Monday, September 29, 2014

Make sure your Hawaiian 'honeymoon' is not a blind date: No Worries Hawaii




Even if you're not going to Hawaii to celebrate a wedding, a vacation is a lot like a honeymoon: It costs a chunk of change, takes a lot planning, and some tropical romance is expected.  You want to make sure that reality measures up to your expectations, and you don't wind up with a blind date gone astray. 

The type of vacation you can have in Hawaii varies wildly—from a Las Vegas-type soiree to a wildnerness backpack trip, with many options in between. What do you fantasize when you think of Hawaii? Whatever that is, No Worries Hawaii (a planning guide), will let you take those dreams and turn them into details.

At the heart of No Worries Hawaii is a a simple-but-thorough self test. Some 36 aspects of Hawaii are listed, such as family beaches, nightlife, museums, hiking trails, snorkeling coves, tropical gardens, ancient sites, surfing spots—all of the things Hawaii has to offer. You go through the list, checking off what is important to you, what is sort of appealing, and leaving out what you don't really care about. Your answers are summarized, and the test reveals which island you are likely to like the most. For each category, all of the specific attractions are listed for each island, for reference when you actually visit.


Once your island is selected, No Worries Hawaii describes the options among places to stay (like mid-level resorts and condos, country cottages, luxury resorts, beach condos, etc.) and then presents hand-picked accommodations to choose from. The book is also packed with money saving tips, freebies, and how to plan your days so you don't get stuck in crowds. Ways to save on hotels, flights and rental cars are also included. Readers will also want to take a close look at the detailed tips for having a safe vacation in the water, along the shore, driving, and on hiking trails. Having fun can be dangerous, unless precautions are taken.

The authors have visited for several decades, in the course of writing and updating guidebooks for each of the islands. No Worries Hawaii is a must-have, both for first-time visitors unsure of where to go, and for returnees who want to try something different.


Thursday, September 18, 2014

Mauna Lani, The Big Island's Luxury Oasis



Visiting the Mauna Lani Resort in the South Kohala is one of Hawaii's major freebies. From the highway you look across a vast, sun-scorched slag heap of jagged lava: hardly a vision of paradise.  But drive in to find a mile-long seacoast with white-sand coves, a 30-acre history park, tranquil freshwater ponds, and a path that connects with the fabulous Fairmont Orchid Resort. The historic Queen's Pond, pictured above, is tucked away behind Beach Club Beach, and next to a series of larger ponds.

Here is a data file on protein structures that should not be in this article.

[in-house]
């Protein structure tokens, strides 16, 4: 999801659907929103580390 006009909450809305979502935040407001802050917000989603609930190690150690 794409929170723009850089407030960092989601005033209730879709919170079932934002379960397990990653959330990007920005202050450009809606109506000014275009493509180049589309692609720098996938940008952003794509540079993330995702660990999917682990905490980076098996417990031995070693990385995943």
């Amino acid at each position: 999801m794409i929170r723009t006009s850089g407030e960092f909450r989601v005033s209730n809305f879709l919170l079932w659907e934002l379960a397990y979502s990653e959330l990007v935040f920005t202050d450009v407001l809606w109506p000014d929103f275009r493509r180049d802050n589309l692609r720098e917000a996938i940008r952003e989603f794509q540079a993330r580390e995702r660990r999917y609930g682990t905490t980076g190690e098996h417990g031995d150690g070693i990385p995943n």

Waipuhi Iki Pond (above) is one of several at the backshore of the beaches, used in ancient times to raise mullet and other fish. A footbridge spans the water to a little-island hut that is one of the most serene places on earth. Near the footbridge is the small Eva Parker Woods Cottage Museum, where, when the moon is full, a free 'Talk Story,' performance is presented by Danny Kaniela Akaka, Jr. (son of Hawaii senator).  Song, dance, and Island-style story-telling blend into a memorable experience. Each show is a little different.



Along the coast are three or four safe and spectacular coves for swimming and snorkeling. Adventure hikers can continue north of the resorts to the Puako Petroglyph Park and the reefs in Paniau, or south along a golf course to 49 Black Sand Beach. Check it out in Hawaii the Big Island Trailblazer, pages 56 to 59.


Saturday, September 6, 2014

Nature rules at Maui's Ironwoods Beach




In recent decades, contstruction cranes have outnumbered coco palms along Maui's Kapalua Coast (just north of Ka'anapali on the west side), but not at Ironwoods (Oneloa) Beach. A boardwalk-trail parallels the sand dunes at the backshore, running from Kapalua Resort on the south, passing the Hawea Point Shoreline Conservation Area, and connecting with the Dragon's Teeth seascape at the Ritz Carlton on the north end.

A near-constant shore break makes Ironwoods better for surfing than snorkeling. Beachcombers can enjoy the view of Molokai sitting nine miles away on the horizon. Maui Trailblazer (pages 68 to 74) has more details on places to call your own amid what can be a crowded coastline.